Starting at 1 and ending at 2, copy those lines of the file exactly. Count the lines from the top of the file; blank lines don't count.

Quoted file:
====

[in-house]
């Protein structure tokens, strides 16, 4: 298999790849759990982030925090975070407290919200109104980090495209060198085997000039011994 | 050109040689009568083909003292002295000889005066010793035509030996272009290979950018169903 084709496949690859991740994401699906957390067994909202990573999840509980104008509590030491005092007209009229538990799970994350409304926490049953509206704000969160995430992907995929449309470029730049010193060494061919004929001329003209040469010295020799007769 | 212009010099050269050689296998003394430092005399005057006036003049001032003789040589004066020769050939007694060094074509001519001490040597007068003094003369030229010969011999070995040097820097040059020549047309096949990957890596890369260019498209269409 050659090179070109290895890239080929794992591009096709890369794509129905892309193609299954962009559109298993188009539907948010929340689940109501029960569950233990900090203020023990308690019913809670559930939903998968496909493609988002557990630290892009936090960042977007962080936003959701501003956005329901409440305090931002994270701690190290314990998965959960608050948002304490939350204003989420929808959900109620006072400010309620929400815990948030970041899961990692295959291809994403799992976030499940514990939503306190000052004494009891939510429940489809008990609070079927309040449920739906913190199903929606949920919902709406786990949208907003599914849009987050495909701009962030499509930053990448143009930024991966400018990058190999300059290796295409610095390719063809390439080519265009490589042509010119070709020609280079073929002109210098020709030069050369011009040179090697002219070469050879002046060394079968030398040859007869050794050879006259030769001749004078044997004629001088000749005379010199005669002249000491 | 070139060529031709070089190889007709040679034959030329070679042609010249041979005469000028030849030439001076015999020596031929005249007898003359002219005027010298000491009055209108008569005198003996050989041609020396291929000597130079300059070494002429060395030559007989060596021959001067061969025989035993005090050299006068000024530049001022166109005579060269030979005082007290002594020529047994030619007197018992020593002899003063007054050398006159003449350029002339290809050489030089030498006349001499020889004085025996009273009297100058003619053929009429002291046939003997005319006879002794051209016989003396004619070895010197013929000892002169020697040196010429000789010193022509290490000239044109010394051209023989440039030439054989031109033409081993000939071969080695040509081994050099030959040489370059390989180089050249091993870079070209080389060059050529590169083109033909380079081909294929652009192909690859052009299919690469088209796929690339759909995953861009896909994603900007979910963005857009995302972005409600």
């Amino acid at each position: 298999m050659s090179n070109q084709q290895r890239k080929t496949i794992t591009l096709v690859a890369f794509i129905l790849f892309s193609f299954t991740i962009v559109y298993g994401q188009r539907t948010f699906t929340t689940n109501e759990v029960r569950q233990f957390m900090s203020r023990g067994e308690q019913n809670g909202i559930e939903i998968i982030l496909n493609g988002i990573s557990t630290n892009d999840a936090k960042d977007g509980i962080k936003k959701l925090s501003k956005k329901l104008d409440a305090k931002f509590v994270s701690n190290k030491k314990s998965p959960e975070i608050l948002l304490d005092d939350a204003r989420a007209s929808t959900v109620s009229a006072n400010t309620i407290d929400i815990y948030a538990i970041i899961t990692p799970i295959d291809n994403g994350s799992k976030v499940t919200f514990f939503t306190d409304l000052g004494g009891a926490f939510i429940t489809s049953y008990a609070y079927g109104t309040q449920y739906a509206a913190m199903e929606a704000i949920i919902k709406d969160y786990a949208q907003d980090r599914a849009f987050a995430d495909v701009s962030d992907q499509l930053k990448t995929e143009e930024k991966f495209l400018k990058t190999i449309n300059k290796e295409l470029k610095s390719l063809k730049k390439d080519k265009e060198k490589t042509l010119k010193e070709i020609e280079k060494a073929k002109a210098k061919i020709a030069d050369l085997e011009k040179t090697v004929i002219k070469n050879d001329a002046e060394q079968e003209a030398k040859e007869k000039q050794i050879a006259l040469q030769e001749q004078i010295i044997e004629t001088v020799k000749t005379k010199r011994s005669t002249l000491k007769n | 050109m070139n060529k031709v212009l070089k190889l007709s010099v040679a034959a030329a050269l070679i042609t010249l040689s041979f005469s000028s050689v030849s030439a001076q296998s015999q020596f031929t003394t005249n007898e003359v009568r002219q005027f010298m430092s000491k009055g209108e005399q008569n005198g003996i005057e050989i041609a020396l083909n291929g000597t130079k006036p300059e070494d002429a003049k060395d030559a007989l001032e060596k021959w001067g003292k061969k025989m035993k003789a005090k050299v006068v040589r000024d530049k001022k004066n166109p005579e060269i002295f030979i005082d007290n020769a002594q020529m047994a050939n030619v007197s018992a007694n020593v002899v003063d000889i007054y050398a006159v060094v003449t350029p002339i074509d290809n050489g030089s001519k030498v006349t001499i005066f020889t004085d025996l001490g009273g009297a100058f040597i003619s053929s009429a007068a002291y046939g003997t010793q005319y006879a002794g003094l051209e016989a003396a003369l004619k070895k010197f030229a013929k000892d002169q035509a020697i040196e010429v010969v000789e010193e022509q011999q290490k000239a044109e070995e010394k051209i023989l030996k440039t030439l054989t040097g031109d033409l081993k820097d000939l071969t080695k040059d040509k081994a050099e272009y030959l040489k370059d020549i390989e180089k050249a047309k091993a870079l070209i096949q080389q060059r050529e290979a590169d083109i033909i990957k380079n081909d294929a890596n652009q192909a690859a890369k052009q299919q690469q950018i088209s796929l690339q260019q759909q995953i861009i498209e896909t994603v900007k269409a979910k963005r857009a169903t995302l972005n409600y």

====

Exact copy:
[in-house]
């Protein structure tokens, strides 16, 4: 298999790849759990982030925090975070407290919200109104980090495209060198085997000039011994 | 050109040689009568083909003292002295000889005066010793035509030996272009290979950018169903 084709496949690859991740994401699906957390067994909202990573999840509980104008509590030491005092007209009229538990799970994350409304926490049953509206704000969160995430992907995929449309470029730049010193060494061919004929001329003209040469010295020799007769 | 212009010099050269050689296998003394430092005399005057006036003049001032003789040589004066020769050939007694060094074509001519001490040597007068003094003369030229010969011999070995040097820097040059020549047309096949990957890596890369260019498209269409 050659090179070109290895890239080929794992591009096709890369794509129905892309193609299954962009559109298993188009539907948010929340689940109501029960569950233990900090203020023990308690019913809670559930939903998968496909493609988002557990630290892009936090960042977007962080936003959701501003956005329901409440305090931002994270701690190290314990998965959960608050948002304490939350204003989420929808959900109620006072400010309620929400815990948030970041899961990692295959291809994403799992976030499940514990939503306190000052004494009891939510429940489809008990609070079927309040449920739906913190199903929606949920919902709406786990949208907003599914849009987050495909701009962030499509930053990448143009930024991966400018990058190999300059290796295409610095390719063809390439080519265009490589042509010119070709020609280079073929002109210098020709030069050369011009040179090697002219070469050879002046060394079968030398040859007869050794050879006259030769001749004078044997004629001088000749005379010199005669002249000491 | 070139060529031709070089190889007709040679034959030329070679042609010249041979005469000028030849030439001076015999020596031929005249007898003359002219005027010298000491009055209108008569005198003996050989041609020396291929000597130079300059070494002429060395030559007989060596021959001067061969025989035993005090050299006068000024530049001022166109005579060269030979005082007290002594020529047994030619007197018992020593002899003063007054050398006159003449350029002339290809050489030089030498006349001499020889004085025996009273009297100058003619053929009429002291046939003997005319006879002794051209016989003396004619070895010197013929000892002169020697040196010429000789010193022509290490000239044109010394051209023989440039030439054989031109033409081993000939071969080695040509081994050099030959040489370059390989180089050249091993870079070209080389060059050529590169083109033909380079081909294929652009192909690859052009299919690469088209796929690339759909995953861009896909994603900007979910963005857009995302972005409600």